|Anonymous portrait in oils of Voltaire; 91 cm x 71cm|
Dijon, Musée des beaux-arts
In 2006 La Gazette des Délices published a piece by Michelle Despes in which she attributed to Aved an altogether better-known portrait, the Voltaire "at the age of twenty-four" acquired by Theodore Besterman in 1948 and given to the Institut et Musée Voltaire in 1953. This picture is usually dismissed (quite reasonably) as an inferior copy of the famous portrait by Nicolas Largillière in Versailles. A manuscript note in a 19th-century hand on the back specifies that it was given by Voltaire himself to Charles Palissot, author of the comedy Les philosophes (1760).
Perhaps surprisingly, the curators at Les Délices have taken Michelle Despes's argument sufficiently seriously to outline her reattribution in their guidebook (Petite histoire des Délices (2013), p.33-34)
The case rests mainly on dating. In 1718, Michelle Despes argues, the youthful Voltaire was too poor and lacking in standing to have commissioned a picture from the great Largillière, but was much more likely to have encountered Aved. (I worry a little that Aved, if he was born in 1702, was only sixteen at the time...?). This may be so, but on the other hand Voltaire is known to have possessed and cherished a Largillière portrait of his mother (a version of which was sold at auction in 1986)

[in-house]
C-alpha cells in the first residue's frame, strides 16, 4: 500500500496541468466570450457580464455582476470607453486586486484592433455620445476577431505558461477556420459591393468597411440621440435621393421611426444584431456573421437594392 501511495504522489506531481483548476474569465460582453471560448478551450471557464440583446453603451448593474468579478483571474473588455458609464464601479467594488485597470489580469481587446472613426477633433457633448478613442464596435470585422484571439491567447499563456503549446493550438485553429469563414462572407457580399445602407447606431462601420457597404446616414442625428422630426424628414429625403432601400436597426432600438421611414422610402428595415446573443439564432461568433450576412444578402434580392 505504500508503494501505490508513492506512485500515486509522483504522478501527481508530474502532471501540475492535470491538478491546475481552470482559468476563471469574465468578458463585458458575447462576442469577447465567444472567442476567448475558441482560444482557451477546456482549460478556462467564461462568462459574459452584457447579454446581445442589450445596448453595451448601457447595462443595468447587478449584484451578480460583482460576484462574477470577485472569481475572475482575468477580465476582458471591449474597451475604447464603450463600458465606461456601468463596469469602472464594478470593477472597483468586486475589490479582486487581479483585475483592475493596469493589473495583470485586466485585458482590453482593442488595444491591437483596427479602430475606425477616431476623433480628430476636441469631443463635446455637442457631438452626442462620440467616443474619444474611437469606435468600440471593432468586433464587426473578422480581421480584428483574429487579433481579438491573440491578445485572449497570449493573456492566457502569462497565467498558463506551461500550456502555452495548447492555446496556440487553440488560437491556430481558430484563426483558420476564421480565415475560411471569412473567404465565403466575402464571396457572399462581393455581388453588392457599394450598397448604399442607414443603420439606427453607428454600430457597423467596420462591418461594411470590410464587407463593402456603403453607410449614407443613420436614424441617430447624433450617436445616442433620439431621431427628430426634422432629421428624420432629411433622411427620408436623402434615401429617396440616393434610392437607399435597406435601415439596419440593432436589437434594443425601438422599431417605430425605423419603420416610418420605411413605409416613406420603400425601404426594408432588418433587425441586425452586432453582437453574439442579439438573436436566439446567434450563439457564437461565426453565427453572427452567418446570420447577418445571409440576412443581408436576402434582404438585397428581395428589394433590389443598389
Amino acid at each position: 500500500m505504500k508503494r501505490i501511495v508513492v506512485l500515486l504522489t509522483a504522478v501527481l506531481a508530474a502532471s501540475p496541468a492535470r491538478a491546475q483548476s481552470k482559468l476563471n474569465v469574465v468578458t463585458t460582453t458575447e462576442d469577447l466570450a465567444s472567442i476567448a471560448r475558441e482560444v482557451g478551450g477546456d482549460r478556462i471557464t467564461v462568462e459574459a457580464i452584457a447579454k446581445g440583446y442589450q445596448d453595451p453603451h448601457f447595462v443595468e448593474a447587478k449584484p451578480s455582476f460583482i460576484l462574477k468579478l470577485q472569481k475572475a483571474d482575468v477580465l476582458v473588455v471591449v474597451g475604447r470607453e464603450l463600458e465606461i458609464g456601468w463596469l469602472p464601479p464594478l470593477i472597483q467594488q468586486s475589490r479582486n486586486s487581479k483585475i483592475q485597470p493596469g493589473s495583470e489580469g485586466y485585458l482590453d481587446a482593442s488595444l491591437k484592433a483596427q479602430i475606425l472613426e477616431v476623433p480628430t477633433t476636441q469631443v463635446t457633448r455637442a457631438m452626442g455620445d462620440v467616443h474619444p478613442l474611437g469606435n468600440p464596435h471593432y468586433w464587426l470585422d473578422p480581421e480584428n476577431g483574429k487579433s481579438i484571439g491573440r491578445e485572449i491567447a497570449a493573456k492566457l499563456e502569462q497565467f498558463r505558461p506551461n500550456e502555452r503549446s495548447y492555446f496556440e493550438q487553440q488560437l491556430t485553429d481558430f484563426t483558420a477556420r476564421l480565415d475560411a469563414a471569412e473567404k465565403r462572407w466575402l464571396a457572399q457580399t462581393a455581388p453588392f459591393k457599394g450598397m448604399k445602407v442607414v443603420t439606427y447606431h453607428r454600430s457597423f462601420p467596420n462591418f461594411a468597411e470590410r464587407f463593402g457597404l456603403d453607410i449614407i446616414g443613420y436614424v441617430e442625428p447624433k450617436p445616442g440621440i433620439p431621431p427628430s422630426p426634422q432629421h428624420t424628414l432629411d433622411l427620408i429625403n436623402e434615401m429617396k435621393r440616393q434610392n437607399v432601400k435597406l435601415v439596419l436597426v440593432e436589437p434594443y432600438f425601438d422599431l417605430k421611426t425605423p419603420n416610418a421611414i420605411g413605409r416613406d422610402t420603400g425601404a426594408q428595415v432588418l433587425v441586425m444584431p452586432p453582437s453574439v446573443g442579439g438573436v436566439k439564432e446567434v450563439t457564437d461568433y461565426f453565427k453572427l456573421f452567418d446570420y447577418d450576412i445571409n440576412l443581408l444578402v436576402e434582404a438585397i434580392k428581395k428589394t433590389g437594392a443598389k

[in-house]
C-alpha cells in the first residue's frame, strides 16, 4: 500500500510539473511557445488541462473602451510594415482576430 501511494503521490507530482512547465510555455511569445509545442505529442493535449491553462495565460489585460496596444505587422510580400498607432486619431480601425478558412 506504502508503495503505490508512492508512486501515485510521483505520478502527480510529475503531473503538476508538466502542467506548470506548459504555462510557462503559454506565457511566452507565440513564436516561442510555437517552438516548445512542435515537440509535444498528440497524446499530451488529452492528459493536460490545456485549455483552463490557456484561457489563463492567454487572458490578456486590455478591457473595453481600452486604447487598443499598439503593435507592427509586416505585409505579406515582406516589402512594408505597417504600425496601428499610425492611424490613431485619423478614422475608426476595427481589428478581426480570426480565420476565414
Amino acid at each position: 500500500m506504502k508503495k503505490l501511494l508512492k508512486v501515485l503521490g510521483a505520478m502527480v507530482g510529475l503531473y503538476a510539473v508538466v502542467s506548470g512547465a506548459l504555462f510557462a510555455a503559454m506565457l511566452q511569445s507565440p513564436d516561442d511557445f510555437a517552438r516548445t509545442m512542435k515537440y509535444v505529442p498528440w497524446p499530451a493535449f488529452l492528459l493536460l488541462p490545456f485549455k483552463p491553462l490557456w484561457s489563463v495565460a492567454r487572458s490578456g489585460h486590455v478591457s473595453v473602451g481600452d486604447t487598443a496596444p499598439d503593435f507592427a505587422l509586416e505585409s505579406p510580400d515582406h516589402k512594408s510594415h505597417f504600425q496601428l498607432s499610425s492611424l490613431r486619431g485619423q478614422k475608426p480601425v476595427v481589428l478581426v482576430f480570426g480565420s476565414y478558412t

The date of the Largillière portrait is in any case open to doubt. According to the notice for the Versailles picture, the date of 1718 derives from a letter concerning the engraved version executed by Etienne-François Besson for the Oeuvres complètes de Voltaire, published in Paris in 1785-9. This specifies that the model was twenty-four years old when he posed. Voltaire appears older than this (though he clearly still has his teeth!) and experts on Largillière feel, based on the style and palette, that a date of 1724-25 is more likely. This places the portrait at a suitable highpoint in Voltaire's career; he received a pension from the Regent in 1722, published the Henriade in 1723 and in 1725 was charged with theatrical productions for the marriage of Louis XV (1725). His wig and clothing too are consistent with Regency fashions.
Michelle Despes would also clearly like to challenge the idea that the Les Délices Voltaire is a "mere copy". In her view it represents a more natural style, showing Arouet with the dreamy distant expression of a young man in love, much more spontaneous and fresh than the "cold and impersonal" Largillière. In which case, is the highly finished Versailles painting the copy? How does the Les Délices picture compare with the Dijon portrait by Aved? It seems to me that there are lots of difficulties with this interpretation. The conventional view, that the Les Délices picture is a later copy of the Largillière original seems much more likely.
Notice of the Dijon portrait on Joconde:
Lespes, Michelle, "Clin d’œil : Portrait de Voltaire à l’âge de vingt-quatre ans : une nouvelle hypothèse", La Gazette des Délices. La revue électronique de l’Institut et Musée Voltaire, 12, hiver 2006.
Flavio Borda d'Agua, François Jacob, Petite histoire des Délices (2013), p.33-34.